Nobody paid any attention. Why should they? Rice tells lies, Bush tells lies, Cheney tells lies–who cares? — None except those who are honest, inclined to morality and, of course, powerless to do anything about it.

One of the most outrageous deliberate lies was told by Cheney (who else?). Here is part of an interview with him about Iraq:

Question: Are you saying that you believe fighting in Iraq has prevented terrorist attacks on American soil? And if so, why, since there has not been a direct connection between al Qaeda and Iraq established?

Cheney: Well, the fact of the matter is there are connections. Mr. Zarqawi, who was the lead terrorist in Iraq for three years, fled there after we went into Afghanistan. He was there before we ever went into Iraq.

A month before Cheney’s denial of truth the Intelligence Committee of the Senate of the United States of America recorded (page 109 of its Report) that “Saddam Hussein attempted, unsuccessfully, to locate and capture al-Zarqawi and . . . the regime did not have a relationship with, harbor, or turn a blind eye toward Zarqawi.”

It is a disturbing commentary on the governance of the world’s most powerful country that its joint supreme leader can tell a lie, knowing that it is a lie, in confident expectation that many millions of Americans will accept it as truth. (Nobody else does, all round the world, but that’s irrelevant.)

Bush himself, in his psychotic diatribe on January 11, 2007, declared that:

“On September the 11th, 2001, we saw what a refuge for extremists on the other side of the world could bring to the streets of our own cities. For the safety of our people, America must succeed in Iraq.” He referred to al Qaeda ten times in his continuing attempts to persuade the American people that he went to war on Iraq because there was a terrorist threat against them, fostered by Baghdad. He had announced on June 17, 2004 that “The reason I keep insisting that there was a relationship between Iraq and Saddam and al Qaeda: because there was a relationship between Iraq and al Qaeda.”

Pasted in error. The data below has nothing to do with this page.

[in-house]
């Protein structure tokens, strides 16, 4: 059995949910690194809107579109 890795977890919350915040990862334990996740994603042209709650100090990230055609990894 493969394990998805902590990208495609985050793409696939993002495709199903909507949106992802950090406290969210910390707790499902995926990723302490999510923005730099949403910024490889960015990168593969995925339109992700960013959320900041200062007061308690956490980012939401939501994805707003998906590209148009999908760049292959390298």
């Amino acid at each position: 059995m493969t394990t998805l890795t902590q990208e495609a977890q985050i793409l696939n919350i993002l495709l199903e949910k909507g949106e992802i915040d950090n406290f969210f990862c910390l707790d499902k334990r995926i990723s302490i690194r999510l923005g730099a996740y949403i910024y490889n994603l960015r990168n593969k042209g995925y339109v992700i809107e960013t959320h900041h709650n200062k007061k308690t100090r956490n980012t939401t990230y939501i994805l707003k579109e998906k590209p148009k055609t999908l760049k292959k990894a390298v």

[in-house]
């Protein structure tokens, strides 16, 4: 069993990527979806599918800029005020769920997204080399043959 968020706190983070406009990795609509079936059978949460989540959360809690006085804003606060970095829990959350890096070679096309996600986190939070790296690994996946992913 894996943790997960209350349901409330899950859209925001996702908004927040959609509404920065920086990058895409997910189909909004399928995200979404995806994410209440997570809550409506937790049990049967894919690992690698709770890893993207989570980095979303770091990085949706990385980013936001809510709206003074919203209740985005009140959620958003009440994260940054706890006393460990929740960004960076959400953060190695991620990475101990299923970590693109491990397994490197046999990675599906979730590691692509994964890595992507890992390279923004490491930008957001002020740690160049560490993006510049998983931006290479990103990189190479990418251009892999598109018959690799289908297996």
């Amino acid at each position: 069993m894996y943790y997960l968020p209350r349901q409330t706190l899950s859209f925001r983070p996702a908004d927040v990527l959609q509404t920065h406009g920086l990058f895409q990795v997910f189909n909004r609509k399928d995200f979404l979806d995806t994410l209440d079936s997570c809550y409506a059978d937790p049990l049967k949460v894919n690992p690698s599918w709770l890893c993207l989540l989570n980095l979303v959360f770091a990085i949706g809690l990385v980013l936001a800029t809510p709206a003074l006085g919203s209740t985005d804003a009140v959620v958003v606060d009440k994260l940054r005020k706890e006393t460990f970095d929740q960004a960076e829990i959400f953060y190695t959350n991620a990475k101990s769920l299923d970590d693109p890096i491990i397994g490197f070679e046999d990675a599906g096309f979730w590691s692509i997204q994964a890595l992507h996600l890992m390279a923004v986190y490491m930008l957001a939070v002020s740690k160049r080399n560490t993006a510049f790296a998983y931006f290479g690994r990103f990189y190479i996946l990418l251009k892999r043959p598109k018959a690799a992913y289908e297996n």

Two years later, in August 2006, Bush tried to weasel his way out of his lies by lying that:

“Nobody has ever suggested that the attacks of September the 11th were ordered by Iraq. I have suggested, however, that resentment and the lack of hope create the breeding grounds for terrorists who are willing to use suiciders to kill to achieve an objective.”

The 9/11 Commission report made it clear there was no evidence that any of the supposed contacts between Iraq and al Qaeda “ever developed into a collaborative operational relationship. Nor have we seen evidence indicating that Iraq cooperated with Al Qaeda in developing or carrying out any attacks against the United States.”

But according to Angus Reid Global Monitor on January 7, “32 per cent of respondents [to a poll in December 2006] think Iraq gave substantial support to al-Qaeda, and 18 per cent think the Iraqi government was directly involved in the 9/11 terrorist attacks.”

The lies have worked. And Staff Sergeant Charles Allen and over 3000 of his comrades have been killed because the White House deliberately spread the fabricated message that America had been attacked with Iraqi connivance. It wasn’t enough for Bush and Cheney to have lied deliberately about non-existent weapons of mass destruction. The fall-back position to that lie was another lie. It was doing what comes naturally. And it isn’t what American soldiers, or anyone else, should have to die for. That’s the state of the nation.

BRIAN CLOUGHLEY spent five weeks in October-December in Pakistan, with a visit to Afghanistan. He can be reached through his website at



Brian Cloughley writes about foreign policy and military affairs. He lives in Voutenay sur Cure, France.